"There's not just one guy who's dominant in that room anymore," the Herd assistant coach said. "We want to be a three-, four-, five-headed monster, and when we need to rotate we can rotate and there's no dropoff.

            "And when the quarterback has to throw us the ball, he doesn't have any question in his mind. He can go to any one of us and we can be reliable. And that's my challenge right now, is to get all those guys to be that guy."

            Allen is healthy after returning from a collarbone fracture he suffered in a Week 4 win at Akron last season. In Allen and McManus at X and Z, respectively, the Herd will have two outside receivers who not only can run and jump, but are more than 200 pounds.

            "Davonte, he's been hurt a lot, but there's no pressure; he just goes and plays," Furrey said. "He's got one year left and he knows that. Deon-Tay brings us a physical presence and is a good target. He loves to play the game, loves to compete, and he's hungry. He's picked up pretty well what we do offensively, and he's got a lot of things going on right now that are good to see.

            "We've got talent on the inside, too."

            Furrey -- he ranked second in the 2006 NFL season with 98 catches for Detroit -- said it was a good winter for the Herd pass catchers, too.
            "Hyleck and Davonte and Deon-Tay -- and I'll even throw Angelo in there -- they all made strides in the offseason," Furrey said. "I say that because of the way they've developed themselves physically in the weight room, and it shows and they've all become a different player.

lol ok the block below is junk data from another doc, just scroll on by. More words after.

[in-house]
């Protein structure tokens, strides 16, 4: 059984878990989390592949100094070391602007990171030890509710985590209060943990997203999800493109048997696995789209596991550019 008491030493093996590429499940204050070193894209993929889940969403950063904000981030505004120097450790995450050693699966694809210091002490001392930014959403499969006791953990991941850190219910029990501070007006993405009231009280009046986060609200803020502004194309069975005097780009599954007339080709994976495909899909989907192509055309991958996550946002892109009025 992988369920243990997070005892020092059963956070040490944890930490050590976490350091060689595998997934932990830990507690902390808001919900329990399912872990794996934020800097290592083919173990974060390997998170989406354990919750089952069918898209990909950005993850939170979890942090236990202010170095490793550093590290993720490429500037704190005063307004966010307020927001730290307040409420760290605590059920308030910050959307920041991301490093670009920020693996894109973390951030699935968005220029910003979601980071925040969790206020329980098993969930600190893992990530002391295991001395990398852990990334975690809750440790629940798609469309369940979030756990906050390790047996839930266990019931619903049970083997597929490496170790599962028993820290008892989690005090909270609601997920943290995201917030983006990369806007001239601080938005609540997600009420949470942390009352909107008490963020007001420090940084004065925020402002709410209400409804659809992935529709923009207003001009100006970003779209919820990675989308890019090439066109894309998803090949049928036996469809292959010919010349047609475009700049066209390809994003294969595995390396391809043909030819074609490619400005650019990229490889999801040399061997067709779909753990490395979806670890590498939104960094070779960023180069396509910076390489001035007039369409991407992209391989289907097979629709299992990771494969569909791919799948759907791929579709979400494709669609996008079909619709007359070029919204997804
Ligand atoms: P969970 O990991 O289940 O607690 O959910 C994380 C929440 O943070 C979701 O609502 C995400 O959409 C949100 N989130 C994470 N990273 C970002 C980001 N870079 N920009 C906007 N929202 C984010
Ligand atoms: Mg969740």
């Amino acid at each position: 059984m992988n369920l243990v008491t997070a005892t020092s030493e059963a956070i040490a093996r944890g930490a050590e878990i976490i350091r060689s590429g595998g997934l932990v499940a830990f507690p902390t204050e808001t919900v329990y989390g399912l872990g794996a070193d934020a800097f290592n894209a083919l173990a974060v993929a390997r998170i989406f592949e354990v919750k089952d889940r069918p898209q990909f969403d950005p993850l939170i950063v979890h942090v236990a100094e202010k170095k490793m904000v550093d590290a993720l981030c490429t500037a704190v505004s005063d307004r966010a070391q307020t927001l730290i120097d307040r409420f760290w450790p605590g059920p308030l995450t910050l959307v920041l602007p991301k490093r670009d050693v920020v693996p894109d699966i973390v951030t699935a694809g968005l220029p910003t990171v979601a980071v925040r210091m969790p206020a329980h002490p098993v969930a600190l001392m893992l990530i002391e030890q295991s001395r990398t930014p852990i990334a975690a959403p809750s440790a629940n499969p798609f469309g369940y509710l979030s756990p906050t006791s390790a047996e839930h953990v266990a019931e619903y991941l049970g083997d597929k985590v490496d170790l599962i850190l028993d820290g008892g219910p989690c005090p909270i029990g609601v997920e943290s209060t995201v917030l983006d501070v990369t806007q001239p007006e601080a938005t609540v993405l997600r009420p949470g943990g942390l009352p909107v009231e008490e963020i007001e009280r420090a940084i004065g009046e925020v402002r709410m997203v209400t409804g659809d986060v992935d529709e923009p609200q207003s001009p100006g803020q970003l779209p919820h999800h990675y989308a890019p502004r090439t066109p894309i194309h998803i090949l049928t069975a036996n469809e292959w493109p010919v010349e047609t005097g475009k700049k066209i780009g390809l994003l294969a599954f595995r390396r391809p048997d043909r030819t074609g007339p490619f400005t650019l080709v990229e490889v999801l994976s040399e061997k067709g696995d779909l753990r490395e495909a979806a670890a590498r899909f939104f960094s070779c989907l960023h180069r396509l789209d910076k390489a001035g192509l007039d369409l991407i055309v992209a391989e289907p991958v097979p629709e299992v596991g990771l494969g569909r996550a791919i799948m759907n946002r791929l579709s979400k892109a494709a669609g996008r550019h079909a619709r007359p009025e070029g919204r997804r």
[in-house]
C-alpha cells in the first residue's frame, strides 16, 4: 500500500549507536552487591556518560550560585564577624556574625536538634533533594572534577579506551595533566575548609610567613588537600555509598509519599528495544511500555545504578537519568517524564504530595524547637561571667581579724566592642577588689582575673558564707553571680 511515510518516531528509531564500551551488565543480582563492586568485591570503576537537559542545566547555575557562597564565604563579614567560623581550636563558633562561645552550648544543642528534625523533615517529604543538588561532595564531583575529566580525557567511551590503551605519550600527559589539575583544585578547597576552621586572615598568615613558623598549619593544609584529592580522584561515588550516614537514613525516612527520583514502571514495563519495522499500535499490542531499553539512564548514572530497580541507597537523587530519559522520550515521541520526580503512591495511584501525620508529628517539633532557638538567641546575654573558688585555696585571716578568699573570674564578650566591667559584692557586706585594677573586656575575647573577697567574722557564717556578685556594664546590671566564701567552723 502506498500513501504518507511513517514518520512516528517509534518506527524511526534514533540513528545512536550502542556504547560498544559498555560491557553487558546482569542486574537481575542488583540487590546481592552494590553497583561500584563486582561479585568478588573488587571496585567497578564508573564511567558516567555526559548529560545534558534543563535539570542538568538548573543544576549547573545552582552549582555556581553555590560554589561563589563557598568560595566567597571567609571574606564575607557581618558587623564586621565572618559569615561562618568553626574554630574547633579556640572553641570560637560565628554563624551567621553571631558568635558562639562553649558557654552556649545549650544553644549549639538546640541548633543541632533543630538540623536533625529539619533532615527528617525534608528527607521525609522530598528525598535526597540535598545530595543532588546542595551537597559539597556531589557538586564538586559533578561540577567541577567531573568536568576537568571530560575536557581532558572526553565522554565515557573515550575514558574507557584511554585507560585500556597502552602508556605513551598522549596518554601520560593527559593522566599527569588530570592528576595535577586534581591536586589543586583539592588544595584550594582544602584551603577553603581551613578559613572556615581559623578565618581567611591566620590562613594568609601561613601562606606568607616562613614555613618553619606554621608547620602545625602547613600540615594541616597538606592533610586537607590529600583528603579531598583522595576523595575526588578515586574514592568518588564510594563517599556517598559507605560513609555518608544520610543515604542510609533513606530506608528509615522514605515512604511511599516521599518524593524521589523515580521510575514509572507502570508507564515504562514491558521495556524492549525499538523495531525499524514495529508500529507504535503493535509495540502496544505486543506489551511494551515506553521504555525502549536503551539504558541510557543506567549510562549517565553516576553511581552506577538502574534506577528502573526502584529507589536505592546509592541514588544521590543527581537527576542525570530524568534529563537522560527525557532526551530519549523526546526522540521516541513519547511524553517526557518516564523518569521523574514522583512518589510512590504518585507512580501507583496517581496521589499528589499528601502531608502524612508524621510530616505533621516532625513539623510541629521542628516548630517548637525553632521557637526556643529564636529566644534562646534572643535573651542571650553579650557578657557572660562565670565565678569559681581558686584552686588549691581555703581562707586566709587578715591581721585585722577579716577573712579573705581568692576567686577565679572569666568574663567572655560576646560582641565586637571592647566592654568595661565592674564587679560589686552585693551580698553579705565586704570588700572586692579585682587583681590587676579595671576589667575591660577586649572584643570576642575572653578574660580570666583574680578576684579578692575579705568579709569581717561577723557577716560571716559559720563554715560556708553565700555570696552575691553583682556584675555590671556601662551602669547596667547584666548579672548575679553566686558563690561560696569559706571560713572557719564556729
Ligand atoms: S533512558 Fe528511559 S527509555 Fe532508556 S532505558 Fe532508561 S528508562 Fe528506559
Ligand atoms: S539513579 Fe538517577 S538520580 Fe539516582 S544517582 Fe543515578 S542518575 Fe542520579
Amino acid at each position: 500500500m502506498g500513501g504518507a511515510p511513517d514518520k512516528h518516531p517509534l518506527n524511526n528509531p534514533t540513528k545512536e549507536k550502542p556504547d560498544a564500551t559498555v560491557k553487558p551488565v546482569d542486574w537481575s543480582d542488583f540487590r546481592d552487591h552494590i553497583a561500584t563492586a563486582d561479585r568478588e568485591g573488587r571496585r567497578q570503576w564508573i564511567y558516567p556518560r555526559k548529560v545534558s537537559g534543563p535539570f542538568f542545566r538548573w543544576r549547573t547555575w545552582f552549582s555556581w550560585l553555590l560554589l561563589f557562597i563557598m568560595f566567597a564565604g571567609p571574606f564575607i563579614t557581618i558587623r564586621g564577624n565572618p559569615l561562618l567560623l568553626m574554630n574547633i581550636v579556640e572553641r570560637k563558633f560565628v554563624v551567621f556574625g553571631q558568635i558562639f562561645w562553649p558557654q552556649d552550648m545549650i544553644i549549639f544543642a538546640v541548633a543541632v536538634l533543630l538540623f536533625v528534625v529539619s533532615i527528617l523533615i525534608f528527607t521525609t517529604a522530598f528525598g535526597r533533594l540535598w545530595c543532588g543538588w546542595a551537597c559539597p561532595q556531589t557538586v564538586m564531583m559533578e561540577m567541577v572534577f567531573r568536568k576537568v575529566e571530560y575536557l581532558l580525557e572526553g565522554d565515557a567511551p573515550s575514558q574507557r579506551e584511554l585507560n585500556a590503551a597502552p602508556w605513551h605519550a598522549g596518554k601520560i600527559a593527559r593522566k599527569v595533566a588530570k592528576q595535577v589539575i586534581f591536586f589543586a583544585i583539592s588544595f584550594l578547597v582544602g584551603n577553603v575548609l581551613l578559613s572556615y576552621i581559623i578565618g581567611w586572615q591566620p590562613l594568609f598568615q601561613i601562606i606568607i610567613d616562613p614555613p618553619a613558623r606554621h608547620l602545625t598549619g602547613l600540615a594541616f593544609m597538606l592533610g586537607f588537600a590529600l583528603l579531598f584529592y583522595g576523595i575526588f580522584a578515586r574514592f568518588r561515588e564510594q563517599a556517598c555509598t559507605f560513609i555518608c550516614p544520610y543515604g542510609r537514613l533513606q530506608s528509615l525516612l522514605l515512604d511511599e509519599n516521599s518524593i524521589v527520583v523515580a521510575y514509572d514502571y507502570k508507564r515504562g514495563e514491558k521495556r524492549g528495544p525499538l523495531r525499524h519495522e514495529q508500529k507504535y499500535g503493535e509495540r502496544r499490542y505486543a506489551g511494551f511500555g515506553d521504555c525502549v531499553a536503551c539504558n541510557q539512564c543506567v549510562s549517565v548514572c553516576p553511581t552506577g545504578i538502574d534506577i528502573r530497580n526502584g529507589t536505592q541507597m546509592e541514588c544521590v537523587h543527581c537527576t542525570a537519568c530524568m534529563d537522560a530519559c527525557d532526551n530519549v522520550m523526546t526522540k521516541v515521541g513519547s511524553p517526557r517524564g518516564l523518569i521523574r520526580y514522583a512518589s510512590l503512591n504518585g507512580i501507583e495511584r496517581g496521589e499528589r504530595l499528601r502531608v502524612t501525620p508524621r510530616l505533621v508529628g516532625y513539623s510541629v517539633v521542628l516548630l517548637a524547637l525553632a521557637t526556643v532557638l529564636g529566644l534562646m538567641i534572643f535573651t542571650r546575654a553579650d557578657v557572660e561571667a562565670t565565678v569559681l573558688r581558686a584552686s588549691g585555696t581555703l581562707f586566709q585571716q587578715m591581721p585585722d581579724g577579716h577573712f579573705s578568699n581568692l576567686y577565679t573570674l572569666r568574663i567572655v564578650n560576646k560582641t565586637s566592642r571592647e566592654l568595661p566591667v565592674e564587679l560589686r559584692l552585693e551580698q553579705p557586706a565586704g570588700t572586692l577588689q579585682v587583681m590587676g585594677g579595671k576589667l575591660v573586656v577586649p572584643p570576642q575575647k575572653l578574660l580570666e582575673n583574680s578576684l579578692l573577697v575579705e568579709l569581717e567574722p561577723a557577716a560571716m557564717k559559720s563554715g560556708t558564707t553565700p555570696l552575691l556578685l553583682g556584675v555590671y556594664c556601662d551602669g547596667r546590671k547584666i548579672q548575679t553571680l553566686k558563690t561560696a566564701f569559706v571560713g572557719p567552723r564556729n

"They had the speed, the hands, but now they've added that physicality. Hyleck was about 180 (pounds) at most, now he's 192. Davonte was 190 and had shoulder and other injuries and now for the first time he had an offseason where he could work. He's 200-plus and his strength is back. He's much stronger. I think McManus broke every record possible in the weight room for receivers. Angelo's put on 10 pounds or so.

            "The guy right now who has really put a foot in the ground and said, `Hey, this is my time,' is Justin Hunt. He's had several days here that have been completely different since Day 1 when he got here (August 2013). He's been a different player. And (junior) Josh Knight, he's inside, outside, either. He's my main utility guy. He can do everything, all three spots. If we need to give someone a break for him to go in and plug, he's going in there."

            Although the receiving corps has been coping with rotating quarterbacks as the Herd searches for the starter to succeed four-year starter and Shuler's Miami buddy Rakeem Cato, Furrey said the transition has gone well for his group.